The stumblings and fall of the Jewish people in general are clarified. Some of the Jews “despised the words of plainness” and even killed their source of those plain truths, the prophets. Consequently, they became spiritually blinded. Elder Neal A. Maxwell observed that the Jews were “‘looking beyond the mark’ (Jacob 4:14)—the mark of Christ, who is at the center of it all.” 11 So “the mark” was the Messiah, and many of them are still looking beyond him. They continue to stumble and fall because they “reject the stone upon which they might build and have safe foundation.” The apostle Paul said Christ became their stumbling block rather than their foundation stone (1 Corinthians 1:22–23). The stone, or the rock, is “the great, and the last, and the only sure foundation, upon which the Jews can build.” Helaman later testified, “Remember that it is upon the rock of our Redeemer, who is Christ, the Son of God, that ye must build your foundation; … which is a sure foundation, a foundation whereon if men build they cannot fall” (Helaman 5:12). Christ, the Redeemer, becomes for the Jews, and for all people, either a stone of building or a stone of stumbling, either a rock of salvation or a rock of offense (Isaiah 8:14 [2 Nephi 18:14]; 1 Peter 2:8). He is the “head of [our] corner,” our “chief corner stone … in whom all [our] building fitly framed together groweth unto an holy temple in the Lord” (Ephesians 2:20–21).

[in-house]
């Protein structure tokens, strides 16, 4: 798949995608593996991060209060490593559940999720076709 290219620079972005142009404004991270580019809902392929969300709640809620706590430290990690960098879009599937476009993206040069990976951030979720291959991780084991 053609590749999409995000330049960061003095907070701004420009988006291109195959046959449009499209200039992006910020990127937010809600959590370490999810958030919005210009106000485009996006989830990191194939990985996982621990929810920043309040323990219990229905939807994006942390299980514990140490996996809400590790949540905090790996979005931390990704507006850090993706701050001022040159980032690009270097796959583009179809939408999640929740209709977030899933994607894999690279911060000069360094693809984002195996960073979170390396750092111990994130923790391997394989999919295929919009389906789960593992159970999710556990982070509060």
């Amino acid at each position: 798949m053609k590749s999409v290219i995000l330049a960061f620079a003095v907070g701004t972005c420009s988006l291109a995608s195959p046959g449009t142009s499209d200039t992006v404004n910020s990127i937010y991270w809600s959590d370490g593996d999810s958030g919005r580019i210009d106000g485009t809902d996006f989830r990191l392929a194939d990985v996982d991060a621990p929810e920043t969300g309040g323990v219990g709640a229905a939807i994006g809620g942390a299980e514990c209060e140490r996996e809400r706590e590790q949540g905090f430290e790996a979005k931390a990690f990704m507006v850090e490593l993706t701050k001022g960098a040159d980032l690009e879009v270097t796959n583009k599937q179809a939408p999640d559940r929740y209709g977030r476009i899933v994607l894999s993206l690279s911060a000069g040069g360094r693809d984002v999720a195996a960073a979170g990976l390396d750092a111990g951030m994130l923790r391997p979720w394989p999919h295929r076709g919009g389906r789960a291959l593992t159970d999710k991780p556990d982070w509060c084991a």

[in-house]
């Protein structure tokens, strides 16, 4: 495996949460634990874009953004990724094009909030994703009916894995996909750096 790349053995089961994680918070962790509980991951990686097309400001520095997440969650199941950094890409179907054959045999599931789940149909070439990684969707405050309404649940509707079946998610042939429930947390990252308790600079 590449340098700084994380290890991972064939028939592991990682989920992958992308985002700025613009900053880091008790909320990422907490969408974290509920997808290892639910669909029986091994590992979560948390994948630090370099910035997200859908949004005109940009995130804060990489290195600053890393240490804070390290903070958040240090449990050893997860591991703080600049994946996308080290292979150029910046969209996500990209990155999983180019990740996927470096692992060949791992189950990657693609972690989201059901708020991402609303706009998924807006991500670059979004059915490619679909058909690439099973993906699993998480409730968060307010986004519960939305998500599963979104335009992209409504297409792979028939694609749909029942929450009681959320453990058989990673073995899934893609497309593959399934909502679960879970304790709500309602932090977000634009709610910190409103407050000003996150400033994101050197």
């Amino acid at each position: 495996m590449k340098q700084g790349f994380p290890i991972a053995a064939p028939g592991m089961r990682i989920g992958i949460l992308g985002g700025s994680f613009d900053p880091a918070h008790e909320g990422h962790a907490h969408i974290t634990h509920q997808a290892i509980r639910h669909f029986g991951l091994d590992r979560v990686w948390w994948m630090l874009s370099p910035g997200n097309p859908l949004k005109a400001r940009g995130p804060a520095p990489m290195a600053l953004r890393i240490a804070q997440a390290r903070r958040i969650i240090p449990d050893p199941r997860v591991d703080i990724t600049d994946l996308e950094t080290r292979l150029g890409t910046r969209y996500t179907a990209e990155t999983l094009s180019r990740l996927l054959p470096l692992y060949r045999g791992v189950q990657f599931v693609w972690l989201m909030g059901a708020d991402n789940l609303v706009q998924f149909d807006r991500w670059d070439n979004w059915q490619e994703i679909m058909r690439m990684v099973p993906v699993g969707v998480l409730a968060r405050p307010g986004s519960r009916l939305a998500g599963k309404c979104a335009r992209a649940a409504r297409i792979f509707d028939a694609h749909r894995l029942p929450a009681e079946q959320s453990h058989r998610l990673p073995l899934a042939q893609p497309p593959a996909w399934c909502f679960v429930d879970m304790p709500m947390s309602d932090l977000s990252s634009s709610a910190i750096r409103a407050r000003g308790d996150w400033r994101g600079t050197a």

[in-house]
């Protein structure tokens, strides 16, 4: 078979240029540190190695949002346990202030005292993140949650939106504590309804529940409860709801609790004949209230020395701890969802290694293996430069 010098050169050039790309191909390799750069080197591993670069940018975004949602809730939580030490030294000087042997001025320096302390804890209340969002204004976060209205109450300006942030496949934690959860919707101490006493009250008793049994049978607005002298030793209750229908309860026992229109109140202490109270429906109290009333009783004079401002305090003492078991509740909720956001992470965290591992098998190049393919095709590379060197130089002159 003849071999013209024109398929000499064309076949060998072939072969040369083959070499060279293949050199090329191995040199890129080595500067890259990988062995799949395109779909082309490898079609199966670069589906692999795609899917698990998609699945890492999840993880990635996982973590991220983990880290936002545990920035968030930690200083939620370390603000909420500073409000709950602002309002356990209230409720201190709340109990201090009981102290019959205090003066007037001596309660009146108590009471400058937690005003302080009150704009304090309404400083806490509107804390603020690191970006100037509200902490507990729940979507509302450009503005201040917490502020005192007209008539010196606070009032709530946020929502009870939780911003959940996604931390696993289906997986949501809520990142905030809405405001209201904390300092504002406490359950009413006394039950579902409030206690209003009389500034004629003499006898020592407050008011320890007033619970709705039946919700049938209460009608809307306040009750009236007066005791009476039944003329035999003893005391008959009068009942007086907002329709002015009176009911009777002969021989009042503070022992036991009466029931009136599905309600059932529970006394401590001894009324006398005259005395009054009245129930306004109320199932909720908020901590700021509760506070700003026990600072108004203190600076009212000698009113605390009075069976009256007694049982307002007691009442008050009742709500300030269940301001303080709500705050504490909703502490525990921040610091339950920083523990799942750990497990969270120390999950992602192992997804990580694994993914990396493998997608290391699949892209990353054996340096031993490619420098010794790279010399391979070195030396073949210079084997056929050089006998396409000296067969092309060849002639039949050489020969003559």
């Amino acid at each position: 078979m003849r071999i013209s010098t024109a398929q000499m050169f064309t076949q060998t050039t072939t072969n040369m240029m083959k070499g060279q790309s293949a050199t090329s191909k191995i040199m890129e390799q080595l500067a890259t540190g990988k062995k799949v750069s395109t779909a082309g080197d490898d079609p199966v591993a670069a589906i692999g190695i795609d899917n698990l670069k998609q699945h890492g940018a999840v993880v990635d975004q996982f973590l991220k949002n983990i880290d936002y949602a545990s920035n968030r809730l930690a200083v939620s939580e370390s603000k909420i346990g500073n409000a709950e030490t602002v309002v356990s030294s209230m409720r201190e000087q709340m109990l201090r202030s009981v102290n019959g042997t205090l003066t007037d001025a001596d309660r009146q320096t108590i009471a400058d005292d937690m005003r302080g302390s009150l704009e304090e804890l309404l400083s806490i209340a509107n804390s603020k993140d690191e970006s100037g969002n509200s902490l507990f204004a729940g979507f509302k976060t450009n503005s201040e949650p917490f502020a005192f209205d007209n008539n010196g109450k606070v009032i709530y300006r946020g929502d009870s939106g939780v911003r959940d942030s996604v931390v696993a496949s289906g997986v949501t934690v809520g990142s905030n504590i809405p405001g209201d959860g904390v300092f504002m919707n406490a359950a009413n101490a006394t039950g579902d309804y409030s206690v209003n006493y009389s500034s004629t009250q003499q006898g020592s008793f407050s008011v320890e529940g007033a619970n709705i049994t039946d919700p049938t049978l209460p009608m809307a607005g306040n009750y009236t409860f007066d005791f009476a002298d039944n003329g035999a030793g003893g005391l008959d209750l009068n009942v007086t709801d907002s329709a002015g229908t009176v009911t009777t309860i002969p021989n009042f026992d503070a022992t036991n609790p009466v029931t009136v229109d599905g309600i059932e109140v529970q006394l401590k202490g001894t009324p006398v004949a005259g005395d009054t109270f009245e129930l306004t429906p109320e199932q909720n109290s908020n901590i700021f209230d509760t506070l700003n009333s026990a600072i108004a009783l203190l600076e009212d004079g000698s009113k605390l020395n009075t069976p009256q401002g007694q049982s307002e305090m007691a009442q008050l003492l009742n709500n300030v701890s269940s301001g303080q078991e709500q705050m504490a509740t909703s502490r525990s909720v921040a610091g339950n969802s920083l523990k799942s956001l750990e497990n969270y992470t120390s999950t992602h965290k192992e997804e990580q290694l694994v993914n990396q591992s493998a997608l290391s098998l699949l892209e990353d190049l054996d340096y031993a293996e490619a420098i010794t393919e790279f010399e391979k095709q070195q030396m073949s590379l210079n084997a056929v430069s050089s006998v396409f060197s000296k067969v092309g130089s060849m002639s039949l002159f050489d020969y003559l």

The imagery of the cornerstone was so pervasive and of such significance in Israelite-Jewish culture that it forms the core of the great Hallel (Psalms 113–18), sung by Jews at Passover (Psalm 118:22; Mark 14:26). Jesus used it in his teachings (Matthew 21:42–44), and Peter referenced it as well (Acts 4:10–12).